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Sack

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Sack - Back to the Logic Puzzles

A poor farmer went to the market to sell some peas and lentils. However, as he had only one sack and didn't want to mix peas and lentils, he poured in the peas first, tied the sack in the middle, and then filled the top portion of the sack with the lentils. At the market a rich innkeeper happened by with his own sack. He wanted to buy the peas, but he did not want the lentils.

Pouring the seed anywhere else but the sacks is considered soiling. Trading sacks is not allowed. The farmer can’t cut a hole in his sack.

How would you transfer the peas to the innkeeper’s sack, which he wants to keep, without soiling the produce?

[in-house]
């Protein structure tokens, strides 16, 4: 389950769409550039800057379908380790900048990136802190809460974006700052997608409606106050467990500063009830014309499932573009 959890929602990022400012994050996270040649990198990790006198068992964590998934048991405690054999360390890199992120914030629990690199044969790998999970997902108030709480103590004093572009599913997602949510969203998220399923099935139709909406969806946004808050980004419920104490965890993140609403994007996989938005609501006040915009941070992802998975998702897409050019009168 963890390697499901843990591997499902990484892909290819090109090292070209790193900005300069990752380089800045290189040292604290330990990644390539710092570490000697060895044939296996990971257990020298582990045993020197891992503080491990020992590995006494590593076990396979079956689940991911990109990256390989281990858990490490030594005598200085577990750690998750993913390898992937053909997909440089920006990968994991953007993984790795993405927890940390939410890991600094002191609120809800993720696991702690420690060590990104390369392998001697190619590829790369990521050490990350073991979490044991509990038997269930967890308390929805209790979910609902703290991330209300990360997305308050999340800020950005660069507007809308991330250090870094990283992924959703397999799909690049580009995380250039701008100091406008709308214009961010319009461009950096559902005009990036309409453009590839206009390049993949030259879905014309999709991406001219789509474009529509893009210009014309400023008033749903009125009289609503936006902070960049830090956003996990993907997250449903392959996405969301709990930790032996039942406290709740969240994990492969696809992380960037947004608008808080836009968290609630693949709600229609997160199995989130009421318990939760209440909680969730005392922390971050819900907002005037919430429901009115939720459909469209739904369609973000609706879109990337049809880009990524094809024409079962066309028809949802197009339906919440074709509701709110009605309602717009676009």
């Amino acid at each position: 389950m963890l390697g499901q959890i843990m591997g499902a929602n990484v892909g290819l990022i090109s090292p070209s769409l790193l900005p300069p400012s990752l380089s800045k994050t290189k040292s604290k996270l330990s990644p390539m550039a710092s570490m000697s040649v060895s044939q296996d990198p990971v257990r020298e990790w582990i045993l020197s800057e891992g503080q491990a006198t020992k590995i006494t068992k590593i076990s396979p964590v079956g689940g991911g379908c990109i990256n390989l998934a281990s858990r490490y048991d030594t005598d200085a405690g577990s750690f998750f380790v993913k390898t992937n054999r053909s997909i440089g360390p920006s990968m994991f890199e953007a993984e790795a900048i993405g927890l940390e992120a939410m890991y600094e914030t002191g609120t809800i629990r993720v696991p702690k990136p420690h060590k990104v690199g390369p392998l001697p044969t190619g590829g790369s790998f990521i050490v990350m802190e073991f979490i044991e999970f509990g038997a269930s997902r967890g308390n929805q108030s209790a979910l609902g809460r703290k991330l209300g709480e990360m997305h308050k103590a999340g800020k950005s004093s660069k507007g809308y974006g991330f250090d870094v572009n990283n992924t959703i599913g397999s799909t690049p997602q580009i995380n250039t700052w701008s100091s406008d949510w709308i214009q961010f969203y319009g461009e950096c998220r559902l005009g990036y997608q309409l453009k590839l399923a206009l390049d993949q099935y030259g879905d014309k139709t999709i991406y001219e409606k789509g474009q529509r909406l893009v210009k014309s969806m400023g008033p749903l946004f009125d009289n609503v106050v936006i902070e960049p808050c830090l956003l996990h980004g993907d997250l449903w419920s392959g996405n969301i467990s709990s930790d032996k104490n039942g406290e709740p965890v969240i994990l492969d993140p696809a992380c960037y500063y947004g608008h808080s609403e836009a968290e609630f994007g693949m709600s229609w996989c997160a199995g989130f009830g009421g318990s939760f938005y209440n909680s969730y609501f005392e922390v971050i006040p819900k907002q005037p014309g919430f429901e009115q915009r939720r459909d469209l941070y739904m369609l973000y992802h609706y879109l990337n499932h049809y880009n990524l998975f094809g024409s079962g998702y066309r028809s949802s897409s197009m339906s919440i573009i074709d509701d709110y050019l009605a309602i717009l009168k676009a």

This old topic is locked since it was answered many times. You can check solution in the Spoiler below.

Pls visit New Puzzles section to see always fresh brain teasers.

Sack - solution

Pour the lentils into the innkeeper’s sack, bind it and turn inside out. Pour in the peas. Then unbind the sack a pour the lentils back to your sack.

A poor farmer went to a market to sell some peas and lentils, however as he had only one sack and didn't want to mix peas and lentils, he poured in the peas at first, bound the sack up and than poured in the lentils. At the market a rich innkeeper wanted to buy the peas, but he did not want the lentils.

How would you solve this problem if you had only the sack of the innkeeper, which he wants to keep (without devaluing the goods).

Edit: Pouring the goods anywhere else than in sacks (eg. on the ground, table etc.) is considered as devaluing. Trading sacks is not allowed.